NewsWorldItalian parties ask Mattarella to remain president after vote chaos

Italian parties ask Mattarella to remain president after vote chaos


 Italy’s ruling parties asked Sergio Mattarella on Saturday to carry on as president for a second term after failing to find a compromise candidate in a week of often fraught voting in parliament.

Mattarella, 80, has always ruled out remaining in office and made no immediate comment, but with the country’s political stability at risk, it looked highly unlikely he would be able to resist the pressure.

“Italians do not deserve any more days of confusion,” said Matteo Salvini, head of the rightist League party, asking Mattarella to “make a sacrifice” for the good of the country.

Prime Minister Mario Draghi, who failed to find any backing for his own ambitions for the job, called Mattarella on Saturday and also urged him to stay on, a political source said.

It is the second time in succession that a president has been asked to renew his seven-year mandate. In 2013, political leaders went cap in hand to the-then head of state, Giorgio Napolitano, after they too failed to find a consensus candidate.

Napolitano reluctantly agreed, but stood aside two years later after a new government was installed, opening the way for Mattarella.

If, as expected, Mattarella accepts a second term, he too would almost certainly resign once the political situation allowed it, commentators have speculated.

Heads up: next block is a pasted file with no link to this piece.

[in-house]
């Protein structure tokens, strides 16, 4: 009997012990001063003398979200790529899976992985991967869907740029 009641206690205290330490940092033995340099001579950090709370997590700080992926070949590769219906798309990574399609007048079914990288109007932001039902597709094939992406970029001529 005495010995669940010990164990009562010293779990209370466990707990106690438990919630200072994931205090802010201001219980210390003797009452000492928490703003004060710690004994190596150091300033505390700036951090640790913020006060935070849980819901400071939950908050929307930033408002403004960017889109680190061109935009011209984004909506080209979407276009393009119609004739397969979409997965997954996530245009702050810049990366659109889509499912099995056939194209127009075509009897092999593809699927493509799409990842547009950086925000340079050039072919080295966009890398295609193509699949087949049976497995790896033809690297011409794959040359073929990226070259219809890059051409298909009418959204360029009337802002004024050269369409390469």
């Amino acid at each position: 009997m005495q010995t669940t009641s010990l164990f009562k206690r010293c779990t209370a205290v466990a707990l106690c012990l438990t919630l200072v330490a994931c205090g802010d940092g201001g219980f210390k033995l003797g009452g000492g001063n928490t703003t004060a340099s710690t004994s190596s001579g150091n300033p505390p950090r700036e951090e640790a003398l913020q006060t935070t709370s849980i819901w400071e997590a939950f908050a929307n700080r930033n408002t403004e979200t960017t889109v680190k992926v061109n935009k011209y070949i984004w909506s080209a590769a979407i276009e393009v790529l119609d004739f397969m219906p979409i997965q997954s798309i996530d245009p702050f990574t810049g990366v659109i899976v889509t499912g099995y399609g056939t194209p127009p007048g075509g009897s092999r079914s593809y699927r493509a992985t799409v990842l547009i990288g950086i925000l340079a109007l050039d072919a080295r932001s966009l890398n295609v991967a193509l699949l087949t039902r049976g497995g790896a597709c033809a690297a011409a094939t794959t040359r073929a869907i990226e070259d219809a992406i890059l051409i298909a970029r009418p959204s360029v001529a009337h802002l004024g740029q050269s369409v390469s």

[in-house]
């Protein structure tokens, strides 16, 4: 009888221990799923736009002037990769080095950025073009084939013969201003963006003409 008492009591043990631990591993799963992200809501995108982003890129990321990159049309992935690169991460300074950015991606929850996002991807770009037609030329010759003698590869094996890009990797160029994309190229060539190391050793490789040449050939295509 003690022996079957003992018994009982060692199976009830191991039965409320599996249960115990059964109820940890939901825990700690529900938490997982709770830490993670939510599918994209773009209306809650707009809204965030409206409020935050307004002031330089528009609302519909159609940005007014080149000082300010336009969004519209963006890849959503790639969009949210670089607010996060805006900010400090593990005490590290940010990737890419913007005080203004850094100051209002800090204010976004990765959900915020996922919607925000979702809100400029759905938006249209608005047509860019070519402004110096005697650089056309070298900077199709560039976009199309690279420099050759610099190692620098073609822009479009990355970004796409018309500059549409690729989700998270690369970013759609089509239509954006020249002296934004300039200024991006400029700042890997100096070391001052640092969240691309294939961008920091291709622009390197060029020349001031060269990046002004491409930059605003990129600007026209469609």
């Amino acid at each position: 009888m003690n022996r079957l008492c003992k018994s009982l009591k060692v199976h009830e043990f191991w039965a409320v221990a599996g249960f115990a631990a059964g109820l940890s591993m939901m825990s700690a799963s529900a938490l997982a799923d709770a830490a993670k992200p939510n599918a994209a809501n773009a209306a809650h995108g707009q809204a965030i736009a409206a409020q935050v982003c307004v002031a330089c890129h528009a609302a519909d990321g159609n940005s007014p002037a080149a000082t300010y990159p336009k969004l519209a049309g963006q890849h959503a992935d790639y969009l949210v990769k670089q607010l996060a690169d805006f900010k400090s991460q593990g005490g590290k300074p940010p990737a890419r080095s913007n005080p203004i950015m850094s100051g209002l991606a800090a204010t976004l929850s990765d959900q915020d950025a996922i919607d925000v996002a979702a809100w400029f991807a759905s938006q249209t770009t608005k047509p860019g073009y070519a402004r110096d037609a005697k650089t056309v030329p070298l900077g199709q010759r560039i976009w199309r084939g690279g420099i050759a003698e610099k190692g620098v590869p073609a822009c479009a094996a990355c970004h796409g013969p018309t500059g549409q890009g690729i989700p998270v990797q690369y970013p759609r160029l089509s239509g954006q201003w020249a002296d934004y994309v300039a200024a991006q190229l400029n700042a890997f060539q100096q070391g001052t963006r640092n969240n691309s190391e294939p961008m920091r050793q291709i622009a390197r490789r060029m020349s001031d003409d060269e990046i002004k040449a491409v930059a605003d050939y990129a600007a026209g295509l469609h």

The fruitless efforts to replace him have left deep scars on the parties and their leaders, with the centre-right alliance in particular disarray after losing any semblance of unity over the past 24 hours.

While both Salvini’s League and Forza Italia embraced the prospect of maintaining the status quo, their ally the Brothers of Italy, which has not joined them in the ruling coalition, denounced the behind-the-scenes maneuvering.

“Once again, parliament has shown that it is not fit for Italians,” said Brothers of Italy leader Giorgia Meloni, accusing her allies of “bartering away” the presidency to insure the government remains in place until the legislature ends in 2023.


The stakes have been very high. The president is a powerful figure in Italy who gets to appoint prime ministers and is often called on to resolve political crises in the euro zone’s third-largest economy, where governments survive around a year on average.

Unlike in the United States or France, where heads of state get elected in a popular vote, in Italy, 1,009 parliamentarians and regional representatives chose via a secret ballot that party leaders sometimes struggle to control.

Threatening to take charge of the situation themselves, lawmakers have been increasingly backing Mattarella in the daily ballots, with his tally rising to 387 on Saturday from 125 on Wednesday.

A successful candidate needs 505 votes to win. A new vote is scheduled for later on Saturday, which is likely to be decisive.

The repeated failure to find a consensus has poisoned the political atmosphere, with potentially dangerous consequences for the stability of the coalition government.

Draghi himself has made clear he would like the job of president, but the main parties refused to put his name forward, partly out of fears that the abrupt switch of roles could cause the fragile government to implode.

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